Legendary Van Morrison Recording Released Then Removed
A Van Morrison live recording from 1968, which has been the subject of fan discussion for years, was briefly released on iTunes without announcement then removed around 24 hours later.
As Stereogum reported, Morrison began developing his trademark post-Them sound during a series of low-key performances in Boston during August of that year, accompanied by a local bassist and flautist. The experiments would shape his groundbreaking second album Astral Weeks.
A recording from one of those appearances, in the city’s Catacombs club, was made but never released, and hadn’t even been available as a bootleg. That changed on Wednesday, when an album titled Live in Boston 1968 appeared on iTunes U.K., with a simple black-text-on-white-background cover image. By Thursday it had been deleted.
Author Ryan H. Walsh, who wrote the book Astral Weeks: A Secret History of 1968 about his search for the recording, responded to its release by tweeting, “This is totally bananas. Today, Van Morrison unceremoniously released the ’68 ‘Catacombs Tapes’ … this is the legendary recording I spend the whole book trying to track down & here… and, uh, now YOU can too!”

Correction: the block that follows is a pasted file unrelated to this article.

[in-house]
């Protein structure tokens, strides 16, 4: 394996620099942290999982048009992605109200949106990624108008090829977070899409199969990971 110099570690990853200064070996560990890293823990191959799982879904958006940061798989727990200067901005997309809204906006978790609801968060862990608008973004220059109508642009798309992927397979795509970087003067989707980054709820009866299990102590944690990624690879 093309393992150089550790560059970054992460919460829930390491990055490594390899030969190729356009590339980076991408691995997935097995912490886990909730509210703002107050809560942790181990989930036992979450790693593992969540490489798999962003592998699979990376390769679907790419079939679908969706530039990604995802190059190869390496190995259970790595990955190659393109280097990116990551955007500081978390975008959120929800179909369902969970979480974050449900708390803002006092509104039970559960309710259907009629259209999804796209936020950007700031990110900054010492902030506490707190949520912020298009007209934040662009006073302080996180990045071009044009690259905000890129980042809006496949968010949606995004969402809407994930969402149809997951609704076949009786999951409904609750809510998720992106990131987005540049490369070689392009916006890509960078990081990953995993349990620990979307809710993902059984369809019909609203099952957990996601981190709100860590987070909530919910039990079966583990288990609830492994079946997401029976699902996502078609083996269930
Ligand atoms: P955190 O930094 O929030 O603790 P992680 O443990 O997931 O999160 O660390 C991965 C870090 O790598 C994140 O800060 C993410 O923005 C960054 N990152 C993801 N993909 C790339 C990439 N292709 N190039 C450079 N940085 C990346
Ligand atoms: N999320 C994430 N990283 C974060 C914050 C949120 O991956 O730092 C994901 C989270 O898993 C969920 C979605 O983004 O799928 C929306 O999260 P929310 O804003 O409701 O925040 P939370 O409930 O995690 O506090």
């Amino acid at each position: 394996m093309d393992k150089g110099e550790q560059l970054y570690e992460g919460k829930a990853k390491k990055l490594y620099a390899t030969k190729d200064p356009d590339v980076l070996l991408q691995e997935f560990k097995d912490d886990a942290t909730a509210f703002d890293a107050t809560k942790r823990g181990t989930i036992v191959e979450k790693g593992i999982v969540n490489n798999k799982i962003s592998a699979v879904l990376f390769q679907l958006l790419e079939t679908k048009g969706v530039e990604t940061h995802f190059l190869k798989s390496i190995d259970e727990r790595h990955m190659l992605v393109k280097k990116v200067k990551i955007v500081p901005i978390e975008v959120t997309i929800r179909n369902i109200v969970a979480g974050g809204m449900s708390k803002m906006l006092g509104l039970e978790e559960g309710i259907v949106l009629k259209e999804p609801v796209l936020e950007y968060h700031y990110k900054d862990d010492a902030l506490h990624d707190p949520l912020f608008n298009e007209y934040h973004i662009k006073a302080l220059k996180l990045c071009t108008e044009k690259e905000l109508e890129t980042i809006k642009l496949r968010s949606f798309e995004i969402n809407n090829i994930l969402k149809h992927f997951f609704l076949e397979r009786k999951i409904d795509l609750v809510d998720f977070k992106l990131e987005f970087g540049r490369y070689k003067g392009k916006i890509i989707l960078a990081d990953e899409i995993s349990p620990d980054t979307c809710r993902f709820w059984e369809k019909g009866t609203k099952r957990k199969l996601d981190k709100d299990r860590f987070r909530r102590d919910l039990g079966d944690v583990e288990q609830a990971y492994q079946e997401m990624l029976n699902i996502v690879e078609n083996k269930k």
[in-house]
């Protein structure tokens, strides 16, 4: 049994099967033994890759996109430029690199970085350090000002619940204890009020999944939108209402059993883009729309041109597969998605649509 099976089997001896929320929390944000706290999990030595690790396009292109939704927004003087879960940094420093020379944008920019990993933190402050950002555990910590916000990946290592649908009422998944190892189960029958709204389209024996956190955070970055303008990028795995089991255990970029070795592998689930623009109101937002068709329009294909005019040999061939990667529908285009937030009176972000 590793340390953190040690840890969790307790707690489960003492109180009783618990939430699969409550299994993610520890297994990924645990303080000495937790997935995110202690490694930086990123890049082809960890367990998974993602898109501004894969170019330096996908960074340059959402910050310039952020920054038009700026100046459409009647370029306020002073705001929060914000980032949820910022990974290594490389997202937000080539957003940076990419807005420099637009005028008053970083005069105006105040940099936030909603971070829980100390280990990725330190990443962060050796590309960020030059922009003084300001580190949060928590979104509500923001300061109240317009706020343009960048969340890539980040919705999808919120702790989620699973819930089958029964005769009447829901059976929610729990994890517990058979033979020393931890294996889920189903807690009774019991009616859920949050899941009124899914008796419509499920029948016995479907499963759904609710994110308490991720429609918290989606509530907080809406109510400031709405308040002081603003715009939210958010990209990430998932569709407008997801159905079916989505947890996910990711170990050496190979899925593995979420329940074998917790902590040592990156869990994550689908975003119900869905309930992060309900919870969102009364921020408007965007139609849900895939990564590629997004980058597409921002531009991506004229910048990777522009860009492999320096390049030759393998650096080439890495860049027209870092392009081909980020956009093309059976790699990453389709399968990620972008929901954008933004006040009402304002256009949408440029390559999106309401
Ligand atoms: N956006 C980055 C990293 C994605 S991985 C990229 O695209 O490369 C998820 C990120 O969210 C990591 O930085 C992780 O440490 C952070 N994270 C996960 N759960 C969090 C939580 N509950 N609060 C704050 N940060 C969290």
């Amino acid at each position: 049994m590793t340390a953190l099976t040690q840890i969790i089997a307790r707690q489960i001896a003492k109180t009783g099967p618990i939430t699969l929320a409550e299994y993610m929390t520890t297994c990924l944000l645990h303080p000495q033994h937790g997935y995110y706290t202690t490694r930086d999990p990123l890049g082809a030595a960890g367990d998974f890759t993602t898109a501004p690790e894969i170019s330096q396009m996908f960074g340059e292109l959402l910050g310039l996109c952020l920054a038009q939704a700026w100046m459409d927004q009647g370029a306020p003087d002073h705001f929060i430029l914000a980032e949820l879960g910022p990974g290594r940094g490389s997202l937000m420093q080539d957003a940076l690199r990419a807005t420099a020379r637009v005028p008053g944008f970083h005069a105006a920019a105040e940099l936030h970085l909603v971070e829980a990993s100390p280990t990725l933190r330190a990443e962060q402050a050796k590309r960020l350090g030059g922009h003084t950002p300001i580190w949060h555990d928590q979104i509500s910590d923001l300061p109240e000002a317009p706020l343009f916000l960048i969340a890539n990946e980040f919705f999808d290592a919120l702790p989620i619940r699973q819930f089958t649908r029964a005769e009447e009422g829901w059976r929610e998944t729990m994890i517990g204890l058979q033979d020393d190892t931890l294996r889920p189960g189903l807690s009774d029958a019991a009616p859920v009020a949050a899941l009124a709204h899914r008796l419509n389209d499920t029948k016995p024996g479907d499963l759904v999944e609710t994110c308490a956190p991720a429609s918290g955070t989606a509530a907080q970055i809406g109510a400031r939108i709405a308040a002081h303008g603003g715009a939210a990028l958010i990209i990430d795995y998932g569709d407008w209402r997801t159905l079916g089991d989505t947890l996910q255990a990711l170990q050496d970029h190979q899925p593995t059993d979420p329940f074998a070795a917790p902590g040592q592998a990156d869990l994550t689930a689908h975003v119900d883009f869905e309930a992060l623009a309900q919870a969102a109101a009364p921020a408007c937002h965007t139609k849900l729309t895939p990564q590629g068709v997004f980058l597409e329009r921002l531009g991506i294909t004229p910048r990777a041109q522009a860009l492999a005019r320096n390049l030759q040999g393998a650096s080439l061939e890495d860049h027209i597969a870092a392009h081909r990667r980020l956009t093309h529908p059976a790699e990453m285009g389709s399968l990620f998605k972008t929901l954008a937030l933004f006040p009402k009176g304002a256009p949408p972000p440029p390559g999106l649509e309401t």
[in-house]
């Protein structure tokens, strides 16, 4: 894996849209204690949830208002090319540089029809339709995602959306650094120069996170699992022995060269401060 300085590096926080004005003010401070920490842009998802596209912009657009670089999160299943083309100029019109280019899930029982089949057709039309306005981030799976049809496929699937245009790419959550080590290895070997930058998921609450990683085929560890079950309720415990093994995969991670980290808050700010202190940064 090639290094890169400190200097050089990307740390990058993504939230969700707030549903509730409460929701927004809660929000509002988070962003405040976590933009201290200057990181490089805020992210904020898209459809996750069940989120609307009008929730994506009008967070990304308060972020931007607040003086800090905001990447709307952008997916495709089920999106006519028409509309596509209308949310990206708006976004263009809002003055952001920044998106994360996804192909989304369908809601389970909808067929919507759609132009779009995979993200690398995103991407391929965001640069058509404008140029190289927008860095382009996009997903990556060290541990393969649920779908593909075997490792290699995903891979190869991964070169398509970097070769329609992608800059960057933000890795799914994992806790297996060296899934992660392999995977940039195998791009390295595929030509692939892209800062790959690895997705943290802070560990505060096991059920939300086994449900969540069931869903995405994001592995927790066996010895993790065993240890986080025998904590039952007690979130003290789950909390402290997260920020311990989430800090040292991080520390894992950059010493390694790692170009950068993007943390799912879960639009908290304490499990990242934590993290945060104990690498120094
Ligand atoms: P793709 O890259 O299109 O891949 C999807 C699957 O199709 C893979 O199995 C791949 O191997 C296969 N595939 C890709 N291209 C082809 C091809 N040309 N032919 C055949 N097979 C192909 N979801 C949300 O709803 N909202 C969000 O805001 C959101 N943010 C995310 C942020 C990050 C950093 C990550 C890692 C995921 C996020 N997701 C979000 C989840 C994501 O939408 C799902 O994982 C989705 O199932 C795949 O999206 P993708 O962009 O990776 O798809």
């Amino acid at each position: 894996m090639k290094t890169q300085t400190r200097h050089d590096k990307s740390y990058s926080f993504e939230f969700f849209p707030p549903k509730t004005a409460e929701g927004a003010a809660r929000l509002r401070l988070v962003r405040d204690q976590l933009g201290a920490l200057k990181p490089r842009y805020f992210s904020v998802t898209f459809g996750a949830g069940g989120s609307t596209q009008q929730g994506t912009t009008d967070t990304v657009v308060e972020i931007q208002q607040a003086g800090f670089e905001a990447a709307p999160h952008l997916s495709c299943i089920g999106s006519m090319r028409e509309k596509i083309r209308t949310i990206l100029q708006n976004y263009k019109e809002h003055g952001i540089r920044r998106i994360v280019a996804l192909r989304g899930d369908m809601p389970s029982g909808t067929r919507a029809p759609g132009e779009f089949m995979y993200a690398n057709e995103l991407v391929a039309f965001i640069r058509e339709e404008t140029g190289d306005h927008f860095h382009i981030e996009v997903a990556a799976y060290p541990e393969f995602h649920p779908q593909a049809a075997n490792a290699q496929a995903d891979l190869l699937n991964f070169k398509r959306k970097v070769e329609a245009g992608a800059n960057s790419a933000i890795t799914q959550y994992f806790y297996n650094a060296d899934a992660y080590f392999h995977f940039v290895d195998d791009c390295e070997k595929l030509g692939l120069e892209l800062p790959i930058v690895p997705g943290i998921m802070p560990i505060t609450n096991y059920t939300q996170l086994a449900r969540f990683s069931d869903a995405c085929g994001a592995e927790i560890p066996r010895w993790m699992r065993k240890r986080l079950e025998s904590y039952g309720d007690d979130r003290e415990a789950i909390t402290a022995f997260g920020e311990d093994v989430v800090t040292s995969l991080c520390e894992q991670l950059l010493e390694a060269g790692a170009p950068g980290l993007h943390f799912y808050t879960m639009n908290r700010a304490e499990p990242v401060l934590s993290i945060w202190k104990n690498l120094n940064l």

He reported that the audio had been “cleaned and boosted” from the version he’d previously managed to track down and that there was an additional track he hadn’t heard before.
“Tom Kielbania (bass) is over the moon about this release," he noted. "This is the only audio proof he had anything to do with any of this… as well as demonstrating that the Boston trio really did develop the acoustic, pastoral sound of Astral Weeks in the weeks before they were replaced by jazz musicians in New York.”
Walsh also suggested a theory about why the 50-year-old album’s release was so limited. “The most sensical interpretation of the terrible cover art and U.K.-digital-only distribution is that this release is a ‘copyright dump,’ i.e. its main function is to preserve Morrison's copyright of the recording (otherwise, come January, it would become public domain)," he explained.
It’s not known whether a full-scale release is set to follow, but Walsh said, “I'd also imagine these files will be on ... all kinds of sites now that they've been officially released.”